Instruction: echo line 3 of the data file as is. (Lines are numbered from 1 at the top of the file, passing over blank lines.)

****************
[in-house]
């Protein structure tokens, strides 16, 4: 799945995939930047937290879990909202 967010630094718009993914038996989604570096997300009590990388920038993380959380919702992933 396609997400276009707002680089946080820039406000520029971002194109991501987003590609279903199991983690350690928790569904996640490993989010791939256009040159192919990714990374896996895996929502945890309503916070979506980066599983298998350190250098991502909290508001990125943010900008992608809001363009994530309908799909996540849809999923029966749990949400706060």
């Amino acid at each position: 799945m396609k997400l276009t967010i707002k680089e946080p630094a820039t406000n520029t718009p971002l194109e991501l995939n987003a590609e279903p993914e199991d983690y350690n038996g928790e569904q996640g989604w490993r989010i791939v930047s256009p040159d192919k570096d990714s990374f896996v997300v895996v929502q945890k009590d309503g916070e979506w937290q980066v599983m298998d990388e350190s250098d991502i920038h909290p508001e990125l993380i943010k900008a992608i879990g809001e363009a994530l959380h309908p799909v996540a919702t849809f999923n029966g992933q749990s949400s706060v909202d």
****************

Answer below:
């Amino acid at each position: 799945m396609k997400l276009t967010i707002k680089e946080p630094a820039t406000n520029t718009p971002l194109e991501l995939n987003a590609e279903p993914e199991d983690y350690n038996g928790e569904q996640g989604w490993r989010i791939v930047s256009p040159d192919k570096d990714s990374f896996v997300v895996v929502q945890k009590d309503g916070e979506w937290q980066v599983m298998d990388e350190s250098d991502i920038h909290p508001e990125l993380i943010k900008a992608i879990g809001e363009a994530l959380h309908p799909v996540a919702t849809f999923n029966g992933q749990s949400s706060v909202d």